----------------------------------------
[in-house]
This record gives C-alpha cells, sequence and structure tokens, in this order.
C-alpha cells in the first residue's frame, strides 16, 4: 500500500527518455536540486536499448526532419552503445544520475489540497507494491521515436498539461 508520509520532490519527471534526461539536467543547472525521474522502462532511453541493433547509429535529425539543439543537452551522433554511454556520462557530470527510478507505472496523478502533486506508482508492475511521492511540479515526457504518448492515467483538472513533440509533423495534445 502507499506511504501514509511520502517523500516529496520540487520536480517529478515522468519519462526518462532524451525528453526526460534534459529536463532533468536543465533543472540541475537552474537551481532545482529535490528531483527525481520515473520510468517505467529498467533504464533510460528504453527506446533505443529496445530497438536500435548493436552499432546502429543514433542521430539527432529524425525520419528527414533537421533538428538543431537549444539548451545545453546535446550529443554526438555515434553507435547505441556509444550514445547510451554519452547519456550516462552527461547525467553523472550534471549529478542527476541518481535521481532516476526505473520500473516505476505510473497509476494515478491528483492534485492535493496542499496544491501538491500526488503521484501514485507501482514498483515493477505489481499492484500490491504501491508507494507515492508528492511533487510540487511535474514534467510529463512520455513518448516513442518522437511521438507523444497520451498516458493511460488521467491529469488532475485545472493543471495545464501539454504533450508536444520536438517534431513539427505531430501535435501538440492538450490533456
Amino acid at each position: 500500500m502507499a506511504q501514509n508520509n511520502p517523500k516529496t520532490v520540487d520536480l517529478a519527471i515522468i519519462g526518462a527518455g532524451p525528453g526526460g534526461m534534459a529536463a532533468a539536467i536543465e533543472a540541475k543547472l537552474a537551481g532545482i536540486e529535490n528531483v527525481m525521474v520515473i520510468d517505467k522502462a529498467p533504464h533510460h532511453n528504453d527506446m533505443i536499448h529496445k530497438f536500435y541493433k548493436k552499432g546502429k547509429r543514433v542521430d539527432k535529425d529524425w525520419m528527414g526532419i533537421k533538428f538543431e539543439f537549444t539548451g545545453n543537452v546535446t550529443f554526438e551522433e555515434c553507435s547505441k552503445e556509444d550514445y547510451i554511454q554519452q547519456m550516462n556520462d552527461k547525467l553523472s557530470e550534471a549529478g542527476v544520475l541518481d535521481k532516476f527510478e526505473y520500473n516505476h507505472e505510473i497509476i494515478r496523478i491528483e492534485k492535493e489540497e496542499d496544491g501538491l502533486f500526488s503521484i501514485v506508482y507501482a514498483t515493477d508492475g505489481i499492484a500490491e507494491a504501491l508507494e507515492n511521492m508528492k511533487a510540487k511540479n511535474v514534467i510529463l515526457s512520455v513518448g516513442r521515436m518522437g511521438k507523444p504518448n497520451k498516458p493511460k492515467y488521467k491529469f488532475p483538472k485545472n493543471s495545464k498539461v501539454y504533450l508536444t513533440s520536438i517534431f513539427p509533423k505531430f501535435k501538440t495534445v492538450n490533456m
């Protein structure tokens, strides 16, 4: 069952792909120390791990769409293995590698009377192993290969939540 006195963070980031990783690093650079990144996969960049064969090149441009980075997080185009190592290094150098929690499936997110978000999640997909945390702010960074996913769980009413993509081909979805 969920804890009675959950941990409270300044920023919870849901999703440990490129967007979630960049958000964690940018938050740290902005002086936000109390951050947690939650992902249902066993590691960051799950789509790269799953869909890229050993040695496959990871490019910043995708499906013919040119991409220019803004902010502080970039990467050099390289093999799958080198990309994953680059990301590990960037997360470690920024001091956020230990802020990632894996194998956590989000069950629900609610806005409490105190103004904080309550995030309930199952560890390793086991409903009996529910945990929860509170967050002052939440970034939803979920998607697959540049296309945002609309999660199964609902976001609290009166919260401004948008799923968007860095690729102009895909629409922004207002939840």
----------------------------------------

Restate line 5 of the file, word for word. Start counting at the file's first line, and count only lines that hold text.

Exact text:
């Protein structure tokens, strides 16, 4: 069952792909120390791990769409293995590698009377192993290969939540 006195963070980031990783690093650079990144996969960049064969090149441009980075997080185009190592290094150098929690499936997110978000999640997909945390702010960074996913769980009413993509081909979805 969920804890009675959950941990409270300044920023919870849901999703440990490129967007979630960049958000964690940018938050740290902005002086936000109390951050947690939650992902249902066993590691960051799950789509790269799953869909890229050993040695496959990871490019910043995708499906013919040119991409220019803004902010502080970039990467050099390289093999799958080198990309994953680059990301590990960037997360470690920024001091956020230990802020990632894996194998956590989000069950629900609610806005409490105190103004904080309550995030309930199952560890390793086991409903009996529910945990929860509170967050002052939440970034939803979920998607697959540049296309945002609309999660199964609902976001609290009166919260401004948008799923968007860095690729102009895909629409922004207002939840």